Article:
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    1. I'm not sure I could bear too much exposure to Goodwin. His motivation is not only pretty transparent but depressingly petty. He and Ford have secured a cushy number in recent years pushing the same guff for the national media. I suspect they now see rigid consistency in their views, and thus a refusal to consider the evidence, as their pension plan.

      Parris might be wrong on many things, but he is intellectually interesting and I still remember his stint trying to live on benefits in Scotswood in Newcastle (I used to live in nearby Elswick) for a TV documentary in the 80s, which revealed both his ignorance and his willingness to learn.

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    2. Yes, I guess life is too short. I was wondering if he might have any political ambitions of his own, as he turns a nuance quite easily - rather like an alternative Hannan. In any case, he represents something that I suspect we will have to get a lot more used to - the acceptable face of racism.

      Re Parris, yes I have a bit of time for him - he's obviously a thoughtful person. He was on the panel as the Tory Remainer, and did pretty well. As did the Green. But for "balance", in addition to those and Goodwin, we had two Republicans (yes, really, Trump's a clever guy ...), a Taxpayers Alliance, and two "pollsters" who presented the usual inanities. One does wonder about the BBC these days.

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  2. "Labour is far less divided than it was in 1981: the space between Umunna and McDonnell is much narrower than that between Jenkins and Benn."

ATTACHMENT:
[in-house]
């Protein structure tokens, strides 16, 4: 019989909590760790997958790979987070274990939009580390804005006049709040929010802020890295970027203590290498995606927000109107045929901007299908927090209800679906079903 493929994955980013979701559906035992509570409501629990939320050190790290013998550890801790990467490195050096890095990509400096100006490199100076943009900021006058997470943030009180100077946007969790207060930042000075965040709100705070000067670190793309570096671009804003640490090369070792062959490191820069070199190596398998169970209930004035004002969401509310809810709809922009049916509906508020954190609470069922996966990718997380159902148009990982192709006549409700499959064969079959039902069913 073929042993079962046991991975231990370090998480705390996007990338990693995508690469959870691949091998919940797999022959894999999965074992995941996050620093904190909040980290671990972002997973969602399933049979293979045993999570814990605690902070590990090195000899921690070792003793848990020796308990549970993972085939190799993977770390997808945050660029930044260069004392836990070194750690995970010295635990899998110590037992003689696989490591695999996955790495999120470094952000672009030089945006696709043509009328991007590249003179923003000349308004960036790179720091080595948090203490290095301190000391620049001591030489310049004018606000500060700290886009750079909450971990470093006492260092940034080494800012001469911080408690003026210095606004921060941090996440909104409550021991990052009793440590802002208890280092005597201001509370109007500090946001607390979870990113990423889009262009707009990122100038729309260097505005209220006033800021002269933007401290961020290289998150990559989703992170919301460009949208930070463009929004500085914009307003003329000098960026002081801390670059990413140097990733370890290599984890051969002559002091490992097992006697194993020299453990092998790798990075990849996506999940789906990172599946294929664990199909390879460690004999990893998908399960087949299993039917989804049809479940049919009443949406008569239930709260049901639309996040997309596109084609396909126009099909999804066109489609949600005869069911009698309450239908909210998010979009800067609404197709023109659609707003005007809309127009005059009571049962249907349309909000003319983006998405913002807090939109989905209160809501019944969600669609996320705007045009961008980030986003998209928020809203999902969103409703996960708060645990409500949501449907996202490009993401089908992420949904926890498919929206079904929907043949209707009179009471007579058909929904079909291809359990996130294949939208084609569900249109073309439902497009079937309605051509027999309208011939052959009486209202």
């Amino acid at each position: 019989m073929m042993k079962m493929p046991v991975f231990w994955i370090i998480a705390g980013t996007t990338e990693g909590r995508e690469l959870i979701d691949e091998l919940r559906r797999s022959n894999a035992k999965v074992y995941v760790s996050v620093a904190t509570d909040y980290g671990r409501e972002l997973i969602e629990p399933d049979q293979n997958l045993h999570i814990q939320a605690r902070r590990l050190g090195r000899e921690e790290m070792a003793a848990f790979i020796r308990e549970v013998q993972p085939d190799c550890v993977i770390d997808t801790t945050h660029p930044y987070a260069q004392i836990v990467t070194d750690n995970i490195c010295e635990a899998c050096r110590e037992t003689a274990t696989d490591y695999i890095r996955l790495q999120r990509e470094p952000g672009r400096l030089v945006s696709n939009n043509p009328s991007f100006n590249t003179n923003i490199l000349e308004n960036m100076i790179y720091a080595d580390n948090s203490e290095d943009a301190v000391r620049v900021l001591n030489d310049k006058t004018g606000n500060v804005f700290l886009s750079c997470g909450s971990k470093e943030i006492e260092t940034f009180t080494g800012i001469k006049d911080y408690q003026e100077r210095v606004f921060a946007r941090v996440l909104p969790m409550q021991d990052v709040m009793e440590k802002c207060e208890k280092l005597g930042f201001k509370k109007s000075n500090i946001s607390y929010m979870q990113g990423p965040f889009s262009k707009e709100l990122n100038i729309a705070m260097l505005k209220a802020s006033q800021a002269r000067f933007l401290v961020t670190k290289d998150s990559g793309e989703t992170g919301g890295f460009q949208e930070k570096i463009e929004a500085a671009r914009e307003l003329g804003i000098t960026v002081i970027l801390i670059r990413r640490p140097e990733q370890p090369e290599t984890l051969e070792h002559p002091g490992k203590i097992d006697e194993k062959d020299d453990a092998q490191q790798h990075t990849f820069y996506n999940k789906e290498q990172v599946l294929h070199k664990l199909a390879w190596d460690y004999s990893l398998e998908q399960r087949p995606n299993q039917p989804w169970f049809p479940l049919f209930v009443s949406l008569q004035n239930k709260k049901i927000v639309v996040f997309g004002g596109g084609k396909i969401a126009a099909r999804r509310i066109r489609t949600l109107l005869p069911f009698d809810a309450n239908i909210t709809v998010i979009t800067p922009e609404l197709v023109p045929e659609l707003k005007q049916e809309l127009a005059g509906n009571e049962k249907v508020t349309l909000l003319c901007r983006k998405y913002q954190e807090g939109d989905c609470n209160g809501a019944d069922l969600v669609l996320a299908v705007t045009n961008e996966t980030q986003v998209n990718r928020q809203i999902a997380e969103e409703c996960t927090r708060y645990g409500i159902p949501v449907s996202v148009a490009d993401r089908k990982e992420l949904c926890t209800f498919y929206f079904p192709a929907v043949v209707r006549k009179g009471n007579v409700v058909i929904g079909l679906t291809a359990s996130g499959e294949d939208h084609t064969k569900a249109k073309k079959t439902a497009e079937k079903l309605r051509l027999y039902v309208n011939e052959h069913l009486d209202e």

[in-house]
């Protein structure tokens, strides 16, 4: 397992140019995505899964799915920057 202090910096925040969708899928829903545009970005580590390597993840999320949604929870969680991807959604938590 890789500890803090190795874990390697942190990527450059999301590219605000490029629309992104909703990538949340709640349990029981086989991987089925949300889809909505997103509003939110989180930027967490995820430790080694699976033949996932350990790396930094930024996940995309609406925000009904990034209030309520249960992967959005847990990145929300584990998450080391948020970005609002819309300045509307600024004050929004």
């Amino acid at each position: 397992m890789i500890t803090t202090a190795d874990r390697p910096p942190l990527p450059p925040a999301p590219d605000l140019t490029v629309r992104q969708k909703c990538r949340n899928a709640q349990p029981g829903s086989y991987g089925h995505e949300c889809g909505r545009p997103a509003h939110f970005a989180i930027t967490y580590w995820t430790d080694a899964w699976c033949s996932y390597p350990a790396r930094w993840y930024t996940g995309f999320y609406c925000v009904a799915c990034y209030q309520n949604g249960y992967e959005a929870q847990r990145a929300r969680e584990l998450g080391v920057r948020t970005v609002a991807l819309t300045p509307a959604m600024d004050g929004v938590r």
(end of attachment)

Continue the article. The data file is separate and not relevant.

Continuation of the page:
This is a very much ignored truth. I suspect the reason why there appears to be such a gulf is due to differences in strategy. The bulk of Labour career politicians reject any over-commitment towards left-leaning ideology or the interests of the poor and disadvantaged for fear of alienating the mythical median voter, while Corbyn, McDonnell and the majority of Labour members believe that there is a hidden spirit of democratic socialism that is waiting to be ignited by an honest statement of Keynesian economics and tepid social reform. The reason the latter has achieved more prominence in the Labour Party is that, firstly, the former has proved too cynical to achieve popularity, and secondly, that the political situation is too volatile for Blairite tactics of manipulation to succeed. The liberal media is way too dumb to understand this.

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  3. What do you think the media treatment of a putative leftish and 'credible' leader such as day Clive Lewis or Lisa Nandy would be like?

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    1. I suspect the media would harp on about their youth and inexperience being a handicap, blithely ignoring how this was a virtue for the likes of Blair.

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    2. Given that Corbyn, given his age, was only ever likely to be an interim leader, one thing that surprises me is the lack of any visible strategy about his succession. Maybe that's because they have been too busy fire-fighting, or maybe some candidates want to be protected from being labelled "hard left" by the PLP and media ATM. Although as that glare will come eventually, any reticence now is not exactly a recommendation.

      Maybe that's one reason for the current (relatively) quiet period. The irredentists are biding their time - waiting either for Corbyn to self-combust or the next GE where they presume he will fail and be forced to resign. The left are (should be) gathering experience in order to be more prepared next time. It would help if they could raise their profile more - although I note that Clive Lewis had a big announcement last week that was mainly ignored by the MSM.

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    3. I suspect the problem is that most potential 'successors' that have enough credibility with the majority of the current membership are lacking in Corbyn's resilience and would be far less able to resist the temptation to give in to the PLP. In many ways it has only been the fact that Corbyn is almost totally free from personal ambition and the urge to be accepted by the establishment that has led him to hold out for this long.

      The lack of sympathetic candidates among Labour's career politicians is a major issue for the left of the membership, and the withdrawal of threats to deselect MPs means that opportunities are even more scarce.